Managing Total Soluble Solids in Melon

The sweeter the melon, the better the end quality. Sweetness is assessed by Total Soluble Solids (TSS) content. This can be measured by hand refractometers.

The Total Soluble Solid (TSS) content of the melon is expressed as °Brix. It is equivalent to percentage of a reference sugar solution. The TSS is mainly composed of sugars (fructose). Minimum sugar values in melon fruits need to be 8%. Melons with a sugar content of 10-12% have, as defined by US grading standards, a ‘very good’ eating quality. They will also transport well. Those with 12-14% sugar are more suited to some local market. Any melon with a sugar content above 15% is over-ripe.

Crop Nutrition and Total Soluble Solids in Melon


Right amount of nitrogen supply is important to boost leaf growth and sugar synthesis, improving fruit quality. Nitrogen form is particularly important and it is critical to maintain a good balance between ammonium and nitrate forms to maintain fast growth and good crop productivity. Trials confirm significant reductions in nitrogen uptake by leaves and yield losses from use of nitrogen-fertilizers with too high a proportion of ammonium compared to nitrate. Crop quality also deteriorates.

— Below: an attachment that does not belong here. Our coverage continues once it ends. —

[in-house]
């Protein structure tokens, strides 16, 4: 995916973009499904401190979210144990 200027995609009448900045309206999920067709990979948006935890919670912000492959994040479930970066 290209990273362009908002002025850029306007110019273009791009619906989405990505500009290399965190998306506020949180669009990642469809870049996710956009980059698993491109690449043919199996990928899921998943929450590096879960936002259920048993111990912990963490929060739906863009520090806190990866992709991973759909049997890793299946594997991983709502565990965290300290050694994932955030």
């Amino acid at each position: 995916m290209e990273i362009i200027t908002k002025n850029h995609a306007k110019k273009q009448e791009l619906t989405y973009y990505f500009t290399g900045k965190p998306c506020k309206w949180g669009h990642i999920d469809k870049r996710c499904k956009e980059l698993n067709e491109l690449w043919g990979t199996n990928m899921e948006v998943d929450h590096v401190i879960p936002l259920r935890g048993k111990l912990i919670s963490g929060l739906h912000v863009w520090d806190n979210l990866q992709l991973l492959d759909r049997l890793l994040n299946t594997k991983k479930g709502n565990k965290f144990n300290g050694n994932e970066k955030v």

Phosphorus supplies throughout the season help ensure the production of high quality fruit with a high sugar content.


Potassium has a critically important role in ensuring top quality fruit. It plays a key role in the transport of sugars to fruit. Potassium is also very important in ensuring maximum sugar build-up in fruit.


Magnesium uptake can be depressed by an excess of other cations (so it is important to maintain a correct balance to avoid compromising uptake). An imbalance of cations will lower sugar content, pulp, and peel firmness.